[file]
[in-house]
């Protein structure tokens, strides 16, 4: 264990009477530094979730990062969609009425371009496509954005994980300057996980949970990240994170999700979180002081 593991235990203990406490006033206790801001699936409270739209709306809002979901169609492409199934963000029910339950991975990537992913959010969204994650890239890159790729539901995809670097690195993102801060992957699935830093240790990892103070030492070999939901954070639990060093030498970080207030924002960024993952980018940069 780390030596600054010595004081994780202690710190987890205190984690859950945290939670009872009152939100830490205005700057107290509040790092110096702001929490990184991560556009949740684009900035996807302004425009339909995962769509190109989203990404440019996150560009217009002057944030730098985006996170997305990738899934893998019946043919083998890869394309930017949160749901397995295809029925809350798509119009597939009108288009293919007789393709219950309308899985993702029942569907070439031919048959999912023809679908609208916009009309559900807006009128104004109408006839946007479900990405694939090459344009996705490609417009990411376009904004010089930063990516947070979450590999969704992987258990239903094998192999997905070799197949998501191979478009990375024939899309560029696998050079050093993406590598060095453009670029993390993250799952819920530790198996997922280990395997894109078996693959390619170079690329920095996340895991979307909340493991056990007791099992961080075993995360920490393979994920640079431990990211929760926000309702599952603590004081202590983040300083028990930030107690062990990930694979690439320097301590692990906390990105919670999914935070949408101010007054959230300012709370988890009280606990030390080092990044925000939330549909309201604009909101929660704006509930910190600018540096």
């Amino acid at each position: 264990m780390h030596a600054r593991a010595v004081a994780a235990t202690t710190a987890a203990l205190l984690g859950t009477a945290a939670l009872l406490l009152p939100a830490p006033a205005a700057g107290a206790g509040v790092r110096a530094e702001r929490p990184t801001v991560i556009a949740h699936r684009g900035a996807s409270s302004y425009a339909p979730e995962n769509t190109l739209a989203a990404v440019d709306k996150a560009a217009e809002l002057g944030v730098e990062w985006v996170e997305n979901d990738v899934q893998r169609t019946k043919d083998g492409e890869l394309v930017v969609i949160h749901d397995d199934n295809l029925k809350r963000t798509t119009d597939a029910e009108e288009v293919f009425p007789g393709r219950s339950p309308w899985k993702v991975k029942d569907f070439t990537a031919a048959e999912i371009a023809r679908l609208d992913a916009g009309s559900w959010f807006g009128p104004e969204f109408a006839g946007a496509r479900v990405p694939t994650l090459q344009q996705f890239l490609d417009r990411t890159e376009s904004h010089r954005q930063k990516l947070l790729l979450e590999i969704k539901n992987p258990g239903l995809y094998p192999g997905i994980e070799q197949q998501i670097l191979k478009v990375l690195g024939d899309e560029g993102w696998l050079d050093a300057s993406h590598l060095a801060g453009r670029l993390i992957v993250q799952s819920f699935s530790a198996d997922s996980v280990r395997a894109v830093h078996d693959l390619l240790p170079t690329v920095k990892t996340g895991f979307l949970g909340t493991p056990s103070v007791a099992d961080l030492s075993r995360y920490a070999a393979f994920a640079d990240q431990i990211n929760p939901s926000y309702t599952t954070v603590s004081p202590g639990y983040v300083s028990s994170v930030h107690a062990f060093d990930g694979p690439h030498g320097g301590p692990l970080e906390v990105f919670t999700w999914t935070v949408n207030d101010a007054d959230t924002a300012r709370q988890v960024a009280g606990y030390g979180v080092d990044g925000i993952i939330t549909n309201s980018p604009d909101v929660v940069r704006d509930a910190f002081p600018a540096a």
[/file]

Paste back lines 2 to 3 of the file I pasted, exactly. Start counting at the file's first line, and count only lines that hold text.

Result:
């Protein structure tokens, strides 16, 4: 264990009477530094979730990062969609009425371009496509954005994980300057996980949970990240994170999700979180002081 593991235990203990406490006033206790801001699936409270739209709306809002979901169609492409199934963000029910339950991975990537992913959010969204994650890239890159790729539901995809670097690195993102801060992957699935830093240790990892103070030492070999939901954070639990060093030498970080207030924002960024993952980018940069 780390030596600054010595004081994780202690710190987890205190984690859950945290939670009872009152939100830490205005700057107290509040790092110096702001929490990184991560556009949740684009900035996807302004425009339909995962769509190109989203990404440019996150560009217009002057944030730098985006996170997305990738899934893998019946043919083998890869394309930017949160749901397995295809029925809350798509119009597939009108288009293919007789393709219950309308899985993702029942569907070439031919048959999912023809679908609208916009009309559900807006009128104004109408006839946007479900990405694939090459344009996705490609417009990411376009904004010089930063990516947070979450590999969704992987258990239903094998192999997905070799197949998501191979478009990375024939899309560029696998050079050093993406590598060095453009670029993390993250799952819920530790198996997922280990395997894109078996693959390619170079690329920095996340895991979307909340493991056990007791099992961080075993995360920490393979994920640079431990990211929760926000309702599952603590004081202590983040300083028990930030107690062990990930694979690439320097301590692990906390990105919670999914935070949408101010007054959230300012709370988890009280606990030390080092990044925000939330549909309201604009909101929660704006509930910190600018540096």
């Amino acid at each position: 264990m780390h030596a600054r593991a010595v004081a994780a235990t202690t710190a987890a203990l205190l984690g859950t009477a945290a939670l009872l406490l009152p939100a830490p006033a205005a700057g107290a206790g509040v790092r110096a530094e702001r929490p990184t801001v991560i556009a949740h699936r684009g900035a996807s409270s302004y425009a339909p979730e995962n769509t190109l739209a989203a990404v440019d709306k996150a560009a217009e809002l002057g944030v730098e990062w985006v996170e997305n979901d990738v899934q893998r169609t019946k043919d083998g492409e890869l394309v930017v969609i949160h749901d397995d199934n295809l029925k809350r963000t798509t119009d597939a029910e009108e288009v293919f009425p007789g393709r219950s339950p309308w899985k993702v991975k029942d569907f070439t990537a031919a048959e999912i371009a023809r679908l609208d992913a916009g009309s559900w959010f807006g009128p104004e969204f109408a006839g946007a496509r479900v990405p694939t994650l090459q344009q996705f890239l490609d417009r990411t890159e376009s904004h010089r954005q930063k990516l947070l790729l979450e590999i969704k539901n992987p258990g239903l995809y094998p192999g997905i994980e070799q197949q998501i670097l191979k478009v990375l690195g024939d899309e560029g993102w696998l050079d050093a300057s993406h590598l060095a801060g453009r670029l993390i992957v993250q799952s819920f699935s530790a198996d997922s996980v280990r395997a894109v830093h078996d693959l390619l240790p170079t690329v920095k990892t996340g895991f979307l949970g909340t493991p056990s103070v007791a099992d961080l030492s075993r995360y920490a070999a393979f994920a640079d990240q431990i990211n929760p939901s926000y309702t599952t954070v603590s004081p202590g639990y983040v300083s028990s994170v930030h107690a062990f060093d990930g694979p690439h030498g320097g301590p692990l970080e906390v990105f919670t999700w999914t935070v949408n207030d101010a007054d959230t924002a300012r709370q988890v960024a009280g606990y030390g979180v080092d990044g925000i993952i939330t549909n309201s980018p604009d909101v929660v940069r704006d509930a910190f002081p600018a540096a």